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Penn. Governor Greenlights Fracking on College Campuses

For related articles and more information, please visit OCA's Environment and Climate Resource Center  page and our Health Issues page.

Pennsylvania Governor Tom Corbett thinks state colleges should be tapping in to one of their greatest assets. Youthful energy? No. Great minds? No. Shale gas!

This week the governor signed into law the Indigenous Mineral Resource Development Act, which allows the state to make and execute contracts for the "mining or removal of coal, oil, natural gas, coal bed methane and limestone found in or beneath land owned by the state or state system of higher education." As the governor of a state that has wholeheartedly embraced shale oil and gas production, his hope is that this bill will have coeds cheering 'bring on the fracking!'

Corbett first suggested campus exploitation as a means of revenue last year when he said that schools "could ease their financial woes by tapping into Marcellus shale deposits beneath their campuses," reported the Erie Times News. This brainstorm came after Corbett's 2011 budget slashed funding for the 14 schools under Pennsylvania State System of Higher Education (PASSHE) by 18 percent. (The same budget included a $1.7 billion tax break for Shell in an attempt to beguile them to build a new refinery in Western Penn.)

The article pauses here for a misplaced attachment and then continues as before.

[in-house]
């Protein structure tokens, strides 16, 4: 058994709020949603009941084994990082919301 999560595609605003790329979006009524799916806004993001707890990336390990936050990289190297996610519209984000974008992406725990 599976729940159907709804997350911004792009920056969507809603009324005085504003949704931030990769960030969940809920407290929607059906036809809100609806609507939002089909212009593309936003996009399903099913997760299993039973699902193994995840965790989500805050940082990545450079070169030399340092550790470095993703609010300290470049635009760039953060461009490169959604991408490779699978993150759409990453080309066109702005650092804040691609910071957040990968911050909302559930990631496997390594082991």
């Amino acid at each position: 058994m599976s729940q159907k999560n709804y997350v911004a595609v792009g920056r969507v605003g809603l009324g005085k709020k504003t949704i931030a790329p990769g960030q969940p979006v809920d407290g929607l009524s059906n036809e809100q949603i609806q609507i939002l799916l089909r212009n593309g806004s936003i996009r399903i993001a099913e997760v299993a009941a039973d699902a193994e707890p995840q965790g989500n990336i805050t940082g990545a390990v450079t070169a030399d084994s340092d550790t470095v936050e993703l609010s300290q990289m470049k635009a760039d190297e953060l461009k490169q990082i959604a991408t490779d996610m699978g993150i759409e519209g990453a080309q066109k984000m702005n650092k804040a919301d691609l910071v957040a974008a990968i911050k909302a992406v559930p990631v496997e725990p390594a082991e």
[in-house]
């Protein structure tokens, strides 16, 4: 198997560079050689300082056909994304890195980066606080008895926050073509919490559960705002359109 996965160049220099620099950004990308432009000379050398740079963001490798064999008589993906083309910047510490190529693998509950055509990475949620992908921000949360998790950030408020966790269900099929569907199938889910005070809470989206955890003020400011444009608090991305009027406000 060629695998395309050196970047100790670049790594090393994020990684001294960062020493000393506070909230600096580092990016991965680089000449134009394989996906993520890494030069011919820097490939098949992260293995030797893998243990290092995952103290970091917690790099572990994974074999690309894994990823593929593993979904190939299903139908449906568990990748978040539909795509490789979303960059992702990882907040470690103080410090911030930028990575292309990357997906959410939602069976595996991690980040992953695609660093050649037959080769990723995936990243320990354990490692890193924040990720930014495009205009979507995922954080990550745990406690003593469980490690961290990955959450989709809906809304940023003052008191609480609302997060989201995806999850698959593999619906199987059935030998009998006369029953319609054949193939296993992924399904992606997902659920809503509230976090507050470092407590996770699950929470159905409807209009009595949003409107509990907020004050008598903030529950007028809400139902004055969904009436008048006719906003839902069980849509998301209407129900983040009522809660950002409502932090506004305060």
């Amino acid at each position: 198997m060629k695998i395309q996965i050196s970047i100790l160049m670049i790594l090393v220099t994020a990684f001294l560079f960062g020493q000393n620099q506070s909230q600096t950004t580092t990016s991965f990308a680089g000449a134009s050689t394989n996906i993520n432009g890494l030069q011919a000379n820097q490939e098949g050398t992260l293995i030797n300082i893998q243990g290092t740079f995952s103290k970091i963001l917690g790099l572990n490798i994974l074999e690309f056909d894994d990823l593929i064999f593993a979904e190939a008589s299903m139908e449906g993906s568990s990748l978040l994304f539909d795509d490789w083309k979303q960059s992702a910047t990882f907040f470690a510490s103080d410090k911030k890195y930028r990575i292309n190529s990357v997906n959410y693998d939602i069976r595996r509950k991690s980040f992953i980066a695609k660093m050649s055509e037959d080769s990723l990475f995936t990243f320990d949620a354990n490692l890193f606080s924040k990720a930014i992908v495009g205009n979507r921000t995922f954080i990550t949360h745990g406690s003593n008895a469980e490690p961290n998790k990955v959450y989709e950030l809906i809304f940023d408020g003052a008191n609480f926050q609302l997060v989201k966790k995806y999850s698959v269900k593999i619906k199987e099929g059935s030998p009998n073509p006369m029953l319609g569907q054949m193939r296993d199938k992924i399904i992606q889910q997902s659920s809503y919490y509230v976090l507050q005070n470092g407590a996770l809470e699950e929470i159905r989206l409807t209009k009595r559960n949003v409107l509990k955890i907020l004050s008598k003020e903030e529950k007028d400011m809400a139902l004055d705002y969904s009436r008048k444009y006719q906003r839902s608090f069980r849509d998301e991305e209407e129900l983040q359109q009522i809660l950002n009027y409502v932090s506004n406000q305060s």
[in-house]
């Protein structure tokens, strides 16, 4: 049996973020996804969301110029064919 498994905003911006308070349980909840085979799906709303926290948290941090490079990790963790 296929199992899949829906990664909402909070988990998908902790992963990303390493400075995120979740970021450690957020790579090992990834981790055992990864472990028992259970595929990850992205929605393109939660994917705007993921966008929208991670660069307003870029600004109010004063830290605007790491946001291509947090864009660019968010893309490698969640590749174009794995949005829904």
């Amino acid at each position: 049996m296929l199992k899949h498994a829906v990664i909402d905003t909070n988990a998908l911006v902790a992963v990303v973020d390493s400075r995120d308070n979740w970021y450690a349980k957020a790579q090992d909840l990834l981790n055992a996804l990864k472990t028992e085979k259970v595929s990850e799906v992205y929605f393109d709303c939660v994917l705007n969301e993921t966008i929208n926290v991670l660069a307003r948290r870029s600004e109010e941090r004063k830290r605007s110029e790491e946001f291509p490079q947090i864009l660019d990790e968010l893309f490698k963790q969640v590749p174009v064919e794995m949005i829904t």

Though the law applies to all the schools within the PSSHE, the six that that sit atop the Marcellus Shale are likely the most economically viable. The act (pdf) is certainly lucrative, with "50 percent of all fees and royalties from the mineral leases [ ] retained by the university where those minerals are mined, 35 percent [ ] distributed across the state system, and another 15 percent [ ] towards subsidizing student tuition."

However, that windfall disregards the great environmental and health risks associated with shale gas production. Environmentalists and educators are already clamoring about student risk, exposing them to known carcinogens and harms that include explosions, water contamination and air pollution.


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